Reuniting Europe

Edward Lucas, a prominent analyst, says that Russia is pushing the USA out of Europe, trying to set up a condominium in the old continent between itself and countries such as France, Germany, Italy, to the detriment of Eastern Europe.

Recently another knowledgeable specialist, Ariel Cohen, said that there is “little appetite” these days in the Western world to monitor Russia’s covert operations vis-a-vis the EU.

Obama may want to ‘reset’ his country’s relations with Russia, it would appear, however, that the new US administration is somewhat naive and unprepared to rein in an ever-more assertive Russia.

What about the EU? Herman Van Rompuy is mooted to become the EU president. It looks like he was a good choice to deal with Belgium’s internal difficulties, but is he capable of standing up to Putin?

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  1. I do understand that people tend to employ old categories (like “cold war”) when describing and assessing new situation. It reassures them. And it is fashionable.

    But comparing contemporary Russia – West relations to the Cold War which we experienced after the WWII is really crazy. Not least because contemporary Russia does not have moral, political, military, diplomatic or economic potential comparable to that of the Soviet Union.

    In fact, contemporary Russia is something like Saudi Arabia (“wealthy” country with natural resources) with nuclear weapons and messianist complex. Nothing less, nothing more.

    Let’s do some analysis. I do not want to repeat the mistake of Lucas and others who pretend to read Putin’s and Medvedev’s mind. I do admit that I do not know their INTENTIONS – whether they are “agressive”, or “assertive” or “peaceful” or whatever. I will only shortly assess the capacities of the state (society) the command.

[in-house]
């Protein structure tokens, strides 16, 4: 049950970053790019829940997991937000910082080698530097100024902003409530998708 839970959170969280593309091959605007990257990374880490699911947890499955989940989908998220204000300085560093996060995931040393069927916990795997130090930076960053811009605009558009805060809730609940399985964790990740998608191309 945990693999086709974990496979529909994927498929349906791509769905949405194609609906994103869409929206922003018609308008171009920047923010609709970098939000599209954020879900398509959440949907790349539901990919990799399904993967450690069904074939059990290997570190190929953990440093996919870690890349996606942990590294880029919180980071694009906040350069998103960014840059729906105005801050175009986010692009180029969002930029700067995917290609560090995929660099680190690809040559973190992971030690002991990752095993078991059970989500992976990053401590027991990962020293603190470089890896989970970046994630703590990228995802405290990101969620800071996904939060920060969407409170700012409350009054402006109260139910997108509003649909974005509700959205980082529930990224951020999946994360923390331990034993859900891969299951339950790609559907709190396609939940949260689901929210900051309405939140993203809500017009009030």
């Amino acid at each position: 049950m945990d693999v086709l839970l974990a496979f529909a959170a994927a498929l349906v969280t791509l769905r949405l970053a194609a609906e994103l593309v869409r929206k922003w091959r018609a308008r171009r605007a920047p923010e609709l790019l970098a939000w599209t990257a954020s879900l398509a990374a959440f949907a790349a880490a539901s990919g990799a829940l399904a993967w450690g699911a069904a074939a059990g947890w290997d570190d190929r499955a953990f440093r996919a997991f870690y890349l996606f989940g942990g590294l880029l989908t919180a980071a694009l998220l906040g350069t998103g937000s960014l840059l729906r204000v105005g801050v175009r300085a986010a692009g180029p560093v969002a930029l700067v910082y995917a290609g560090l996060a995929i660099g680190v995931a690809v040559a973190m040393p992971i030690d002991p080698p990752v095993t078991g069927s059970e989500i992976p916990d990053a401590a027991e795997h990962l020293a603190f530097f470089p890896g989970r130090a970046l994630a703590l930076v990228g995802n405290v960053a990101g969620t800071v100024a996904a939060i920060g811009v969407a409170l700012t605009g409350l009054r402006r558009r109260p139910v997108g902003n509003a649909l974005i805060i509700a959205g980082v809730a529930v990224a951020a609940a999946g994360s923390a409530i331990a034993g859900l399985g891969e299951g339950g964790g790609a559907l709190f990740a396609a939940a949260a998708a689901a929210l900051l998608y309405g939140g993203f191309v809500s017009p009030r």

Cold War was not a simple “military confrontation” as Mr. Lucas puts it. One should not forget that the CW was about ideological confrontation. You had two big social systems, complex models of society, worldviews and visions. Both of them were (at the beginning of the confrontation) able to attract and motivate big crowds of people and nations. Read some history books. In fact, both ideologies were quite strong and both sides felt ideologically insecure even on domestic front (remember McCarthyism on one side and Stalinism on the other). There were marxist in the West (marxism was still quite attractive) and liberal democrats in the East (hidden in the dissent).
    Contemporary Russia has no ideology it could sell to the world (or do you know some “putinist” parties in Western Europe?). In fact, Russia has no ideology for itself (“Putinism” is not an ideology).

    Believe it or not, Soviet Union had (at least shortly after the end of the WWII) some moral credit for defeating Hitler on the eastern front. Later on, some Third World countries appreciated Soviet help during decolonization. But contemporary Russia? It is (again) only a weird, often uncomprehensible state on Europe’s margin. For most people in the Third World (especially the younger generation), Russia is as remote as Canada.

    Huge disaster. Balkan? Lost (do you remember Russian brief occupation of Pristina airport in 2000? That was their last attempt to influence the course of things. After that, they could only observe). Near abroad? Lost. Russia is very good in making enemies. Even Belarus turned away from Kremlin! Slavic nations? Lost. In the 19th century, there was a romantic ideology of “pan-slavism” flourishing in Slavic societies. Today, Slavic nations are the premiants of “atlanticism” and some of them can not hide their rusofobia. Western Europe? Germany or France are probably few remaining countries who treat Russia seriously. Probably out of habit, nostalgia or respect towards a former member of 19th century European concert of powers. The EU as a whole? It tends to adopts policies which (probably) are not intended to be anti-Russian, but which do not serve Russian (economic and political) interests. See the energy policy. The world? Lost! Who are Russia’s allies? Who responded to her pleas and recognized Abchazia and S. Osetia? Venezuela and Nicaragua. Oh, what a powerful aliance!! Caucasus? Losing! Turks are on a diplomatic offensive there. In fact, it may be them (not Russians) who mediate the peace in the Nagorno Karabach conflict. Russians keep few small patches of land (Abchazia and S. Osetia).